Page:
Saturday, December 05, 2015

Winter on Halla

... comes faster than I guessed.

Nearly two weeks ago, the heavens gave Hallasan white highlights.  While pretty from a distance, one of my coworkers told me that the Yeongshil (영실) trail leads to a stunning view of the peak and especially in the winter.  Naturally, I decided I had to go and on Friday morning, I set out.

Note: As with any of the trails that go up Halla, there is a time constraint and you can't start going up after a certain time (depending on the season).

Before I add my pictures, let me explain that the weather on Jeju has been around 10˚C (50 in Fahrenheit) and that all the trees around my school still have all their leaves.  While it's no longer short weather, the days are still nice.  And so going into my hike, I wasn't really sure what to expect on the mountain.  Sure, there was snow, but from my school, I can't tell how much--nor am I totally sure how high up it starts.  Plus, with it sweater weather down here, how bad can it be a couple hundred feet higher?  (Ha.)

My first warning came from another man at the bus stop.  On vacation from Seoul, he was all geared up for the hike.  After looking at mine and my friend's clothing, he asked if we would be okay on the mountain.  At that point, I honestly didn't know.  And then we got to the entrance.
This is the road leading from the parking lot to the trail head.
Snow.  Lots of snow.  More than I expected considering we were still a long way from the summit.
Shortly after starting up the main trail.  The surrounding woods were stunning.
It was also colder than I thought it would be. I wasn't freezing, but by the time we were done, my fingers were numb and all I wanted was a warm bath.  Too bad I don't have a bathtub...

As we climbed higher, the white world only continue to dazzle.  It was as though someone dumped paint on everything and huge globs clung to the bushes and trees while the rest fell to blanket the ground.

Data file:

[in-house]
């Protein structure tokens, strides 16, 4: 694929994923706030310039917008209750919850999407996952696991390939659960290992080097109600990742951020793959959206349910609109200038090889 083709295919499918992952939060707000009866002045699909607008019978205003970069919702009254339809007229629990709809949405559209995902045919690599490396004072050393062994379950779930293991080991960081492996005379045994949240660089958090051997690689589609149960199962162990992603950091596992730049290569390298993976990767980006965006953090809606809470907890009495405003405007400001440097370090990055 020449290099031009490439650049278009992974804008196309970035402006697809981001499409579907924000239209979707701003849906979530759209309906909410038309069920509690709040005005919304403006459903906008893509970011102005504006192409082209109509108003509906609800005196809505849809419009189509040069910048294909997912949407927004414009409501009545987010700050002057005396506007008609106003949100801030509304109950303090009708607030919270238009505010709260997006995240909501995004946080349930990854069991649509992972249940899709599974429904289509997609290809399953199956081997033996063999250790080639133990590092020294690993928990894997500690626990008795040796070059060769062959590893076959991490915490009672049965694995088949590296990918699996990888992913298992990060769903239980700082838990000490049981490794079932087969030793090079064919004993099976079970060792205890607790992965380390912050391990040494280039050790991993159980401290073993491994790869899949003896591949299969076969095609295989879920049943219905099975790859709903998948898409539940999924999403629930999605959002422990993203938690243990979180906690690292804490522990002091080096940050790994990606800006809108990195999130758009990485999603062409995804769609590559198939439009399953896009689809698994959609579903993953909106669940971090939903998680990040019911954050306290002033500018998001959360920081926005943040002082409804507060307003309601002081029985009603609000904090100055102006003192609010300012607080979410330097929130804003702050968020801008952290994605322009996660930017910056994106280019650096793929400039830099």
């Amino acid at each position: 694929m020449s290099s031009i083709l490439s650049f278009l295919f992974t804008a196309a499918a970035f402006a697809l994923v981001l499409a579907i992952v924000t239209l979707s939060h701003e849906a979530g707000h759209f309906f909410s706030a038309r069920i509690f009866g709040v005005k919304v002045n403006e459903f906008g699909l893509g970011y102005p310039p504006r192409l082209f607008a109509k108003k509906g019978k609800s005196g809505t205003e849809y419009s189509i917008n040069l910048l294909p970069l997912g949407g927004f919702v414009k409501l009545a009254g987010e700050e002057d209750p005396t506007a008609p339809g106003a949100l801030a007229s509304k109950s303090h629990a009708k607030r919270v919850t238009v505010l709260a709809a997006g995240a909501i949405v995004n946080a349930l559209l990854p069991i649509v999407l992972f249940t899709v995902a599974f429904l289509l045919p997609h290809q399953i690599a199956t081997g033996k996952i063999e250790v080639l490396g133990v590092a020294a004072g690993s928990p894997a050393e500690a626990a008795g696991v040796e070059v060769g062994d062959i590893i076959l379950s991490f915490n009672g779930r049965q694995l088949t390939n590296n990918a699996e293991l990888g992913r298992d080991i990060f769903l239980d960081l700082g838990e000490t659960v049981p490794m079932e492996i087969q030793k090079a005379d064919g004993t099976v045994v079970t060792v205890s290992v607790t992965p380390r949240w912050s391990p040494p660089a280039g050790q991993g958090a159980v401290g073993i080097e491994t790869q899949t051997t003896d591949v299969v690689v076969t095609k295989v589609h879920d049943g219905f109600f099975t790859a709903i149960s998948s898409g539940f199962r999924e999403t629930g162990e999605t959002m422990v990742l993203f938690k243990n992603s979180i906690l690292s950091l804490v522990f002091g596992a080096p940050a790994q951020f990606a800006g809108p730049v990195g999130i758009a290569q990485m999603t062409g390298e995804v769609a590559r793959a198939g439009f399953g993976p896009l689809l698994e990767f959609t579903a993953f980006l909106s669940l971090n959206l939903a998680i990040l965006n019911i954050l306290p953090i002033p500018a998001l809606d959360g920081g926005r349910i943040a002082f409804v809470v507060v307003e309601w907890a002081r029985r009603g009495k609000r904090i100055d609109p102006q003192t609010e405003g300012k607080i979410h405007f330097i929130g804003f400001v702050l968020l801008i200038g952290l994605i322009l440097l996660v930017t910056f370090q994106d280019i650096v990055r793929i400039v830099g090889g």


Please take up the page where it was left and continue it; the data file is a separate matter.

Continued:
Close up of one of the bushes.
Looking up the trail and out over the snow-covered shrubs.
Me, a little cold, but happy to be in a winter wonderland!
This was my favourite tree from the climb.
 As the wind blows across the mountain's face, it sculpts and molds the snow covered statues into its own creation. My friend turned to me around this time and said, "Look at all the snow flowers!" and his description is so accurate.
The wind blows the snow into these petal like-shapes and they surround the rope like a flower chain.
While it was still a beautiful hike, the weather wasn't the best for the view.  Clouds clung to the mountainside like peanut butter on bread: thick and impossible to see through.  I felt as though I had jumped into the pages of an adventure story.  Sort of a strange mix between the trekking from Tolkien's LoTR and the Dark Island from Lewis' Voyage of the Dawn Treader.  It was both surreal and humbling.  As we broke the tree line, the wind began to blow something fierce and visibility only got worse.  Without the string running along the trail, we wouldn't have been able to go much farther.  As it was, we didn't stay on the top ridge for long and decided to turn back due to wind and cold.

The cloud cover lifted slightly on the way down.  Here are two pictures of the same tree.  The first was taken on the way up and the second on the way down.
View from a lookout on the way up.
View from the lookout about 1.5 hours later.
I long to go back sometime in the next couple of months better prepared and hopefully with clearer weather. Until then, other adventures await.

Love and hugs!

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